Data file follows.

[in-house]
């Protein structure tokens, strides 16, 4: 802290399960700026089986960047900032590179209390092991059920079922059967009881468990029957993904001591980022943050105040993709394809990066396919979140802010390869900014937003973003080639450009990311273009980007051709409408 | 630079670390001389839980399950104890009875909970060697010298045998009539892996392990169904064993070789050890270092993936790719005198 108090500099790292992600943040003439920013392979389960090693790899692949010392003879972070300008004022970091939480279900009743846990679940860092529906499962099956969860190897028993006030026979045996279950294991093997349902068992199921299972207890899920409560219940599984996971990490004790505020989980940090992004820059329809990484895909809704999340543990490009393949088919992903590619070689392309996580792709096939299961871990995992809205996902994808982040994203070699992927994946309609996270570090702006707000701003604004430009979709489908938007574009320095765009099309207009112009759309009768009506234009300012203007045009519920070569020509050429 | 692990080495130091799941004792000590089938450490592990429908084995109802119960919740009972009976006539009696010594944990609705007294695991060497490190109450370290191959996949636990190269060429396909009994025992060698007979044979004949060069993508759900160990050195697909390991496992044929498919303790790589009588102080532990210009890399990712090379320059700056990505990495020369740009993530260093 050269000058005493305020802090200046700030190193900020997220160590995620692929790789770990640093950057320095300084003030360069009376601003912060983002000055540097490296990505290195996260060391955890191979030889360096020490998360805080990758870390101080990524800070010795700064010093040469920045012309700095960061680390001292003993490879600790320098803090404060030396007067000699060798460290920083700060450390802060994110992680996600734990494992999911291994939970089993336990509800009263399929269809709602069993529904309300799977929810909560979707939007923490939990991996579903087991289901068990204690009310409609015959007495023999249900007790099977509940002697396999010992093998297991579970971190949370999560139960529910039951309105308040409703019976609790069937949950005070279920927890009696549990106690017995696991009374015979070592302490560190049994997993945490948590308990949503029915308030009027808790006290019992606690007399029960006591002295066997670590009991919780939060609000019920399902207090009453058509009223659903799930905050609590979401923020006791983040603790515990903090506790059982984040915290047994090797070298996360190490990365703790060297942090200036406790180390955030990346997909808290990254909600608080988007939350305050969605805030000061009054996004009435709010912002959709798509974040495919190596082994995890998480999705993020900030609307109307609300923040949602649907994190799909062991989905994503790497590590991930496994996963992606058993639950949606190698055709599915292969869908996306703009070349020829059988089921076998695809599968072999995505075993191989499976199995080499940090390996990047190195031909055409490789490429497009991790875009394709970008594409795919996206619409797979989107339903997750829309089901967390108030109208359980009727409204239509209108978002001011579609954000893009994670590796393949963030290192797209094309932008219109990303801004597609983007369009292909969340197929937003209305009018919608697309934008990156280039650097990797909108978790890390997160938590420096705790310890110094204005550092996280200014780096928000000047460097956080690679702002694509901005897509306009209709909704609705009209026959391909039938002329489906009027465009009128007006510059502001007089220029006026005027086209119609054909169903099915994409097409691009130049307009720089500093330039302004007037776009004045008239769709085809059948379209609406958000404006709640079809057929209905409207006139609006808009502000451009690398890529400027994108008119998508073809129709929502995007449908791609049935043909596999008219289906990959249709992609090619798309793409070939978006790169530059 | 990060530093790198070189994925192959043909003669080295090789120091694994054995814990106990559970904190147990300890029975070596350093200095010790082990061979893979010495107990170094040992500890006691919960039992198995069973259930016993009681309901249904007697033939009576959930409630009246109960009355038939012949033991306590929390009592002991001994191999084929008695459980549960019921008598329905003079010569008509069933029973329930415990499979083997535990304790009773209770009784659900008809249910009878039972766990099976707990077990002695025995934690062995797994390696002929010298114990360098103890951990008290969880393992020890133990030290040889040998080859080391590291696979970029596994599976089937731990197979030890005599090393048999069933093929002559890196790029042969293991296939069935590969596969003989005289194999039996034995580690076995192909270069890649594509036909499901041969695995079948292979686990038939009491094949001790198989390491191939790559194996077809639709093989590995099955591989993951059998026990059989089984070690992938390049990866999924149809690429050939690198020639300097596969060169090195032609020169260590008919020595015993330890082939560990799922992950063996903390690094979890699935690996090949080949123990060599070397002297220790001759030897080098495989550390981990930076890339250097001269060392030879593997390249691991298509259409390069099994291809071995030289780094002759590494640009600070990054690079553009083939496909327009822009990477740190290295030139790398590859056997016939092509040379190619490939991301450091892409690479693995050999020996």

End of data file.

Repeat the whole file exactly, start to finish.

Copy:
[in-house]
């Protein structure tokens, strides 16, 4: 802290399960700026089986960047900032590179209390092991059920079922059967009881468990029957993904001591980022943050105040993709394809990066396919979140802010390869900014937003973003080639450009990311273009980007051709409408 | 630079670390001389839980399950104890009875909970060697010298045998009539892996392990169904064993070789050890270092993936790719005198 108090500099790292992600943040003439920013392979389960090693790899692949010392003879972070300008004022970091939480279900009743846990679940860092529906499962099956969860190897028993006030026979045996279950294991093997349902068992199921299972207890899920409560219940599984996971990490004790505020989980940090992004820059329809990484895909809704999340543990490009393949088919992903590619070689392309996580792709096939299961871990995992809205996902994808982040994203070699992927994946309609996270570090702006707000701003604004430009979709489908938007574009320095765009099309207009112009759309009768009506234009300012203007045009519920070569020509050429 | 692990080495130091799941004792000590089938450490592990429908084995109802119960919740009972009976006539009696010594944990609705007294695991060497490190109450370290191959996949636990190269060429396909009994025992060698007979044979004949060069993508759900160990050195697909390991496992044929498919303790790589009588102080532990210009890399990712090379320059700056990505990495020369740009993530260093 050269000058005493305020802090200046700030190193900020997220160590995620692929790789770990640093950057320095300084003030360069009376601003912060983002000055540097490296990505290195996260060391955890191979030889360096020490998360805080990758870390101080990524800070010795700064010093040469920045012309700095960061680390001292003993490879600790320098803090404060030396007067000699060798460290920083700060450390802060994110992680996600734990494992999911291994939970089993336990509800009263399929269809709602069993529904309300799977929810909560979707939007923490939990991996579903087991289901068990204690009310409609015959007495023999249900007790099977509940002697396999010992093998297991579970971190949370999560139960529910039951309105308040409703019976609790069937949950005070279920927890009696549990106690017995696991009374015979070592302490560190049994997993945490948590308990949503029915308030009027808790006290019992606690007399029960006591002295066997670590009991919780939060609000019920399902207090009453058509009223659903799930905050609590979401923020006791983040603790515990903090506790059982984040915290047994090797070298996360190490990365703790060297942090200036406790180390955030990346997909808290990254909600608080988007939350305050969605805030000061009054996004009435709010912002959709798509974040495919190596082994995890998480999705993020900030609307109307609300923040949602649907994190799909062991989905994503790497590590991930496994996963992606058993639950949606190698055709599915292969869908996306703009070349020829059988089921076998695809599968072999995505075993191989499976199995080499940090390996990047190195031909055409490789490429497009991790875009394709970008594409795919996206619409797979989107339903997750829309089901967390108030109208359980009727409204239509209108978002001011579609954000893009994670590796393949963030290192797209094309932008219109990303801004597609983007369009292909969340197929937003209305009018919608697309934008990156280039650097990797909108978790890390997160938590420096705790310890110094204005550092996280200014780096928000000047460097956080690679702002694509901005897509306009209709909704609705009209026959391909039938002329489906009027465009009128007006510059502001007089220029006026005027086209119609054909169903099915994409097409691009130049307009720089500093330039302004007037776009004045008239769709085809059948379209609406958000404006709640079809057929209905409207006139609006808009502000451009690398890529400027994108008119998508073809129709929502995007449908791609049935043909596999008219289906990959249709992609090619798309793409070939978006790169530059 | 990060530093790198070189994925192959043909003669080295090789120091694994054995814990106990559970904190147990300890029975070596350093200095010790082990061979893979010495107990170094040992500890006691919960039992198995069973259930016993009681309901249904007697033939009576959930409630009246109960009355038939012949033991306590929390009592002991001994191999084929008695459980549960019921008598329905003079010569008509069933029973329930415990499979083997535990304790009773209770009784659900008809249910009878039972766990099976707990077990002695025995934690062995797994390696002929010298114990360098103890951990008290969880393992020890133990030290040889040998080859080391590291696979970029596994599976089937731990197979030890005599090393048999069933093929002559890196790029042969293991296939069935590969596969003989005289194999039996034995580690076995192909270069890649594509036909499901041969695995079948292979686990038939009491094949001790198989390491191939790559194996077809639709093989590995099955591989993951059998026990059989089984070690992938390049990866999924149809690429050939690198020639300097596969060169090195032609020169260590008919020595015993330890082939560990799922992950063996903390690094979890699935690996090949080949123990060599070397002297220790001759030897080098495989550390981990930076890339250097001269060392030879593997390249691991298509259409390069099994291809071995030289780094002759590494640009600070990054690079553009083939496909327009822009990477740190290295030139790398590859056997016939092509040379190619490939991301450091892409690479693995050999020996």